A second day of voting in staggered municipal elections is taking place in Nigeria's troubled, but oil rich city of Warri, amid tight security.
Heavy security but few visible voters marked the second day of polling Friday for local governments in three of Warri's councils, in the south, southwest and northern areas.
The election was extended because voting materials had not appeared at several polling stations on Thursday. Many would-be voters also said they couldn't find the polling booths.
Despite these difficulties, electoral officials said they hoped those who wished to vote would now be able to cast their ballots. Many candidates from the ruling People's Democratic Party ran unopposed, making voting unnecessary in parts of the city.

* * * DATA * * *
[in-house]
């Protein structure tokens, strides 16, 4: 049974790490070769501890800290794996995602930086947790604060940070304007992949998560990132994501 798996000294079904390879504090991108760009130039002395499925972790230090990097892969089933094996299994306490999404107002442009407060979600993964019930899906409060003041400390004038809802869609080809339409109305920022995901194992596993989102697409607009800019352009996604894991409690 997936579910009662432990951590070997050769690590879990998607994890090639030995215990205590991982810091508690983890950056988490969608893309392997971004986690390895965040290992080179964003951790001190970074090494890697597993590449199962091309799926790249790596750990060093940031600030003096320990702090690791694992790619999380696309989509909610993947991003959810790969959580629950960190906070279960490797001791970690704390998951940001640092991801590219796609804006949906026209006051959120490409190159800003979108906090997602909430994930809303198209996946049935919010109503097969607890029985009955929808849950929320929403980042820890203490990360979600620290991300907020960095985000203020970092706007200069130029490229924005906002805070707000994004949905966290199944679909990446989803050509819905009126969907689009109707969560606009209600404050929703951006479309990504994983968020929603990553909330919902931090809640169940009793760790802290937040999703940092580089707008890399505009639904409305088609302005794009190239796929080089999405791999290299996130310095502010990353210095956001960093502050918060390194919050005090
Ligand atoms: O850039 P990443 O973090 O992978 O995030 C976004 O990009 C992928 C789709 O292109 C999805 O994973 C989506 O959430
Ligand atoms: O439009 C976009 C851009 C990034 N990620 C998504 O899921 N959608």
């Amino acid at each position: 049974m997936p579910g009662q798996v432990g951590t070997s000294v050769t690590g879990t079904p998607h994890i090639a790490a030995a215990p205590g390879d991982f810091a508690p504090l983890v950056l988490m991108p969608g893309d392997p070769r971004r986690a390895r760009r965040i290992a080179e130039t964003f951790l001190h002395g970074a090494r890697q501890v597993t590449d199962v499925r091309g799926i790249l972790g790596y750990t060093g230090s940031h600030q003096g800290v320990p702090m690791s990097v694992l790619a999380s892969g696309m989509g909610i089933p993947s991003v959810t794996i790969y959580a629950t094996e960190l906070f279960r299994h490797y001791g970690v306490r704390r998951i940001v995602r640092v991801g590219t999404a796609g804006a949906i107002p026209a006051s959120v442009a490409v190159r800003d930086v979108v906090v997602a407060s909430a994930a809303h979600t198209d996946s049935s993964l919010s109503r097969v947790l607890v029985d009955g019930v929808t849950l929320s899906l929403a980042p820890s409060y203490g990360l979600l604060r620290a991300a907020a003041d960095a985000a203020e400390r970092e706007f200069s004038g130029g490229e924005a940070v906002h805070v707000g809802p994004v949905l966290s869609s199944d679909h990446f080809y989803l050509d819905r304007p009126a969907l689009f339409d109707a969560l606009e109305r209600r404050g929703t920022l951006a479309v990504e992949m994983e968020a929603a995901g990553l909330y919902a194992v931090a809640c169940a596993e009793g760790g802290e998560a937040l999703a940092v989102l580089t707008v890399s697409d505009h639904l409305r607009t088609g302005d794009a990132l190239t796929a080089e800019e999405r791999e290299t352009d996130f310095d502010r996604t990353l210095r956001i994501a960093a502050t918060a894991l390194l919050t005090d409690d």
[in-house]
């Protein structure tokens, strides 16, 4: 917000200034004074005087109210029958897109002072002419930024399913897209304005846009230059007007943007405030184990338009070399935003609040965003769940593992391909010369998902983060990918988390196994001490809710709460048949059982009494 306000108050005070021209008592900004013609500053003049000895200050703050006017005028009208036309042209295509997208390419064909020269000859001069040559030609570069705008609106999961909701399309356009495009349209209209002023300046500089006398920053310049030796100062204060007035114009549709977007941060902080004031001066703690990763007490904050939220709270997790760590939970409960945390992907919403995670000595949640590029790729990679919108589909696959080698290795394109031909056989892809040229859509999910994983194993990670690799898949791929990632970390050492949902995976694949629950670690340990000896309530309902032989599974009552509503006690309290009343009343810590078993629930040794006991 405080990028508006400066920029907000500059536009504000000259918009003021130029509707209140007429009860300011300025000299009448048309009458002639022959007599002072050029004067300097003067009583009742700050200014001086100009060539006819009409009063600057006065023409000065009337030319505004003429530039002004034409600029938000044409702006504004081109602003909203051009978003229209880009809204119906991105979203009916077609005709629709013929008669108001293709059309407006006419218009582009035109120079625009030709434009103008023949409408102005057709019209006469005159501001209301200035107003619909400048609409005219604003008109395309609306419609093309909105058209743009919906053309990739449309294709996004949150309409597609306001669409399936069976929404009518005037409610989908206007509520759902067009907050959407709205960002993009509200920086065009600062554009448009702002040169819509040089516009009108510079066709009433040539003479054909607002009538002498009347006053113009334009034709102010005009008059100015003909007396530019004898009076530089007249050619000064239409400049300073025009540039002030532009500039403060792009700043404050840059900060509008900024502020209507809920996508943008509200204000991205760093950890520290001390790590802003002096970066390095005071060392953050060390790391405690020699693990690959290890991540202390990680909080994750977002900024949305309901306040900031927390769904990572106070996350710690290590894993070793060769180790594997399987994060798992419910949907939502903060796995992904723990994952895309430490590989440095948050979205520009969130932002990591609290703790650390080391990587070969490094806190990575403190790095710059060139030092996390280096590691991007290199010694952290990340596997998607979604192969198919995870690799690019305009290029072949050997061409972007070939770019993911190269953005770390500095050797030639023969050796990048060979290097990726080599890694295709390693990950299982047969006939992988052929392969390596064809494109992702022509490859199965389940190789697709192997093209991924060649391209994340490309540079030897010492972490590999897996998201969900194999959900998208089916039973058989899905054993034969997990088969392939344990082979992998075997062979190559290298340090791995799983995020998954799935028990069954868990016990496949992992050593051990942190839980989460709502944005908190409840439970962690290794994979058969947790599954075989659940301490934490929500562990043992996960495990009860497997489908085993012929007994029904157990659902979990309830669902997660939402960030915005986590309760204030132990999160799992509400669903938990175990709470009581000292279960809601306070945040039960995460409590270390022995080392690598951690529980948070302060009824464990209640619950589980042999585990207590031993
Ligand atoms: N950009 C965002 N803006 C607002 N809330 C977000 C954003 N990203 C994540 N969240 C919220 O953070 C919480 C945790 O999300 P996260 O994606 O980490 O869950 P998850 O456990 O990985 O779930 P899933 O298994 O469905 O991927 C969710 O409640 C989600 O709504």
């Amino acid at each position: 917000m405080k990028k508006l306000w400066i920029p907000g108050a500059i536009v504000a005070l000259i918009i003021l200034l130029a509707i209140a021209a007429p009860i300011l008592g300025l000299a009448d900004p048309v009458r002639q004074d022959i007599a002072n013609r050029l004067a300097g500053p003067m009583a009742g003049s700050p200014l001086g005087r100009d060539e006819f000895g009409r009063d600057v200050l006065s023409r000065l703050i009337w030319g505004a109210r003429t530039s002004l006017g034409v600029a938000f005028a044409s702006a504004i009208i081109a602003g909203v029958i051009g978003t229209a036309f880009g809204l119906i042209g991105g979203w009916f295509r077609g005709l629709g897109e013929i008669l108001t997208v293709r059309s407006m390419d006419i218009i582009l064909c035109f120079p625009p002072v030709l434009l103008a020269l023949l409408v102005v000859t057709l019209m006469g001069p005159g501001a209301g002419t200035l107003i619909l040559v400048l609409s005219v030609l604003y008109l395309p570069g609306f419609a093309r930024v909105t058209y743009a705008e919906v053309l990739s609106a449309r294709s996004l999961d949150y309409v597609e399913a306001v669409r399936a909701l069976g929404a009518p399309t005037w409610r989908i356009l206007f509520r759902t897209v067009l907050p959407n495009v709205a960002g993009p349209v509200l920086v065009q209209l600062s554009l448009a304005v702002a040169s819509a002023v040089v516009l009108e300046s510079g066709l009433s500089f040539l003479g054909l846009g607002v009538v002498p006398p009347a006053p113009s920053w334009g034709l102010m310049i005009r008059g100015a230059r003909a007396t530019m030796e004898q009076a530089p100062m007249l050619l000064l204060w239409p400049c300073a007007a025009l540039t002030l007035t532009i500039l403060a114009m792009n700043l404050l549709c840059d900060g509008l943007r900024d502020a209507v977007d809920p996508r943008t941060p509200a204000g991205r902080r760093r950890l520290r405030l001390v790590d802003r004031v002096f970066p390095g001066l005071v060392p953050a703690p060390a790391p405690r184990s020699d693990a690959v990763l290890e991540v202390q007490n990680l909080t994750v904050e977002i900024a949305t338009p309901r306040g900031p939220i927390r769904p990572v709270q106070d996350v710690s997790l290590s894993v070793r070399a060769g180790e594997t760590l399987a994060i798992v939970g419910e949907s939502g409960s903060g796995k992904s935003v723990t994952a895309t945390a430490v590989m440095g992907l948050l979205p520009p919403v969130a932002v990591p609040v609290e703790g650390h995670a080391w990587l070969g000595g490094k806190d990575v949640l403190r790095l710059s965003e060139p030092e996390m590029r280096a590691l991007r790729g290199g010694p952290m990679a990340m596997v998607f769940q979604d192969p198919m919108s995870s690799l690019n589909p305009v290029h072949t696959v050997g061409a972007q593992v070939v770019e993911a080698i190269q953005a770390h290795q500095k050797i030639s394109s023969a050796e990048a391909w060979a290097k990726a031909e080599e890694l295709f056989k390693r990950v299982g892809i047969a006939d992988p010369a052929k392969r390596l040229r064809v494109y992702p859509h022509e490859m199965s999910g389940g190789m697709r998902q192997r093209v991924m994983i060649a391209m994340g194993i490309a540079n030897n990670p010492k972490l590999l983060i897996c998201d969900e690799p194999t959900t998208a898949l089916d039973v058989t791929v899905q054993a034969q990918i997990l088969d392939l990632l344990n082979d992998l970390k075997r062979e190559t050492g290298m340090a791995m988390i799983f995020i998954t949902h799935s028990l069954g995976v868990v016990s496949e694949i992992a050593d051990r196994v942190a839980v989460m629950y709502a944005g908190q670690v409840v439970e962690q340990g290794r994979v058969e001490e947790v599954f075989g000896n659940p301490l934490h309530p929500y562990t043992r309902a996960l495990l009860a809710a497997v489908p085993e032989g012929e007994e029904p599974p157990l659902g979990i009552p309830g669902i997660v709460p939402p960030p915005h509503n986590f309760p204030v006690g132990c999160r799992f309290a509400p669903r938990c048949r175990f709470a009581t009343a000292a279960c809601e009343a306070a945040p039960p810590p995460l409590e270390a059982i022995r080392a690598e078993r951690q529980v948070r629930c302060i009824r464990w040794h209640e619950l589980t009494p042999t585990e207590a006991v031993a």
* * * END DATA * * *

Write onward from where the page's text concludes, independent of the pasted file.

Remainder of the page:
Leaders of the ethnic Ijaw community have called on their followers to boycott the process. They accuse the ruling party and leaders of the ethnic Itsekiri community of drawing up most voting boundaries to their advantage.
A London-based analyst, Alex Vines, who was recently in Nigeria says the heavy security and presence of armed militias make many people too afraid to vote.
"There is intimidation, there is harassment, there is the proliferation of light weapons," he said. "Often these aren't actually used but they are used as instruments of intimidation and harassment, just young people carrying these weapons. That makes any democratic process extremely difficult."
Nationwide local elections were held in March, but postponed in Warri because of fears of violence. Thousands of people die every year in sectarian and criminal gang-related violence in the southern oil rich but impoverished Niger Delta region.